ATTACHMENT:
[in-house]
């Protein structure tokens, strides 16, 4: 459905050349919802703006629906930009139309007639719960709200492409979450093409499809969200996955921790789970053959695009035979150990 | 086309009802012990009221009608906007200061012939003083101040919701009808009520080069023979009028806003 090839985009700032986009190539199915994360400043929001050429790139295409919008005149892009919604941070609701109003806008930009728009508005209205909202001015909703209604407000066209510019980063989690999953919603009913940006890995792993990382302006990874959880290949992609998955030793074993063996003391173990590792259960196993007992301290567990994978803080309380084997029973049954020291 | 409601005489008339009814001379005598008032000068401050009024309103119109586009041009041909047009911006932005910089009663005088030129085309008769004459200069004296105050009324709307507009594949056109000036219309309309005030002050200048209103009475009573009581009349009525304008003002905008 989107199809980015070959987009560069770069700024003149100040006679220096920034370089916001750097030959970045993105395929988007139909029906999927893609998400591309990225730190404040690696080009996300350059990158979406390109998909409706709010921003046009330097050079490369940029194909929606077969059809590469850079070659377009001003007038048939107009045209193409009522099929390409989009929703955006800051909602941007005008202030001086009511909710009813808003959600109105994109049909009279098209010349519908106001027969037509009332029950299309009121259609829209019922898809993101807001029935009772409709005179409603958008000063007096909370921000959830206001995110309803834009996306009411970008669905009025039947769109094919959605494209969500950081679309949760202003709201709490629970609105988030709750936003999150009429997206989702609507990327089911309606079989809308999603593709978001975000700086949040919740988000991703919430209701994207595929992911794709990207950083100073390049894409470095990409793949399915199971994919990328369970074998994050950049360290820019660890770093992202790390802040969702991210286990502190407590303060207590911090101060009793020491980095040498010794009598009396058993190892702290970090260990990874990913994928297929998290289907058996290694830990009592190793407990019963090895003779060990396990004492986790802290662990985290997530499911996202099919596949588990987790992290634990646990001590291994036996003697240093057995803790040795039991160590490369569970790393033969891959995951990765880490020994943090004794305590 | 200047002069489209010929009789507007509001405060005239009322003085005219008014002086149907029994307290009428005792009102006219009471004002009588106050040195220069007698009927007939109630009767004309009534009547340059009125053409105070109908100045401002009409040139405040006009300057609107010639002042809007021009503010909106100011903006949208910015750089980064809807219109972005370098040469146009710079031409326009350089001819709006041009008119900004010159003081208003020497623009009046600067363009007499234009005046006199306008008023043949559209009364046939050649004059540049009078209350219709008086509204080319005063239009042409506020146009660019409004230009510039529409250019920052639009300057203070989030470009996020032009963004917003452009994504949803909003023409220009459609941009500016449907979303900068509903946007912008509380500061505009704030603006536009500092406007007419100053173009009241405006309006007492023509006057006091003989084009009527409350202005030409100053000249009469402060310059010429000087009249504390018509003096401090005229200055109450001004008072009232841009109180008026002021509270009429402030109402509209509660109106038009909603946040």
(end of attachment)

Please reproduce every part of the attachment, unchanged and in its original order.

[in-house]
């Protein structure tokens, strides 16, 4: 459905050349919802703006629906930009139309007639719960709200492409979450093409499809969200996955921790789970053959695009035979150990 | 086309009802012990009221009608906007200061012939003083101040919701009808009520080069023979009028806003 090839985009700032986009190539199915994360400043929001050429790139295409919008005149892009919604941070609701109003806008930009728009508005209205909202001015909703209604407000066209510019980063989690999953919603009913940006890995792993990382302006990874959880290949992609998955030793074993063996003391173990590792259960196993007992301290567990994978803080309380084997029973049954020291 | 409601005489008339009814001379005598008032000068401050009024309103119109586009041009041909047009911006932005910089009663005088030129085309008769004459200069004296105050009324709307507009594949056109000036219309309309005030002050200048209103009475009573009581009349009525304008003002905008 989107199809980015070959987009560069770069700024003149100040006679220096920034370089916001750097030959970045993105395929988007139909029906999927893609998400591309990225730190404040690696080009996300350059990158979406390109998909409706709010921003046009330097050079490369940029194909929606077969059809590469850079070659377009001003007038048939107009045209193409009522099929390409989009929703955006800051909602941007005008202030001086009511909710009813808003959600109105994109049909009279098209010349519908106001027969037509009332029950299309009121259609829209019922898809993101807001029935009772409709005179409603958008000063007096909370921000959830206001995110309803834009996306009411970008669905009025039947769109094919959605494209969500950081679309949760202003709201709490629970609105988030709750936003999150009429997206989702609507990327089911309606079989809308999603593709978001975000700086949040919740988000991703919430209701994207595929992911794709990207950083100073390049894409470095990409793949399915199971994919990328369970074998994050950049360290820019660890770093992202790390802040969702991210286990502190407590303060207590911090101060009793020491980095040498010794009598009396058993190892702290970090260990990874990913994928297929998290289907058996290694830990009592190793407990019963090895003779060990396990004492986790802290662990985290997530499911996202099919596949588990987790992290634990646990001590291994036996003697240093057995803790040795039991160590490369569970790393033969891959995951990765880490020994943090004794305590 | 200047002069489209010929009789507007509001405060005239009322003085005219008014002086149907029994307290009428005792009102006219009471004002009588106050040195220069007698009927007939109630009767004309009534009547340059009125053409105070109908100045401002009409040139405040006009300057609107010639002042809007021009503010909106100011903006949208910015750089980064809807219109972005370098040469146009710079031409326009350089001819709006041009008119900004010159003081208003020497623009009046600067363009007499234009005046006199306008008023043949559209009364046939050649004059540049009078209350219709008086509204080319005063239009042409506020146009660019409004230009510039529409250019920052639009300057203070989030470009996020032009963004917003452009994504949803909003023409220009459609941009500016449907979303900068509903946007912008509380500061505009704030603006536009500092406007007419100053173009009241405006309006007492023509006057006091003989084009009527409350202005030409100053000249009469402060310059010429000087009249504390018509003096401090005229200055109450001004008072009232841009109180008026002021509270009429402030109402509209509660109106038009909603946040």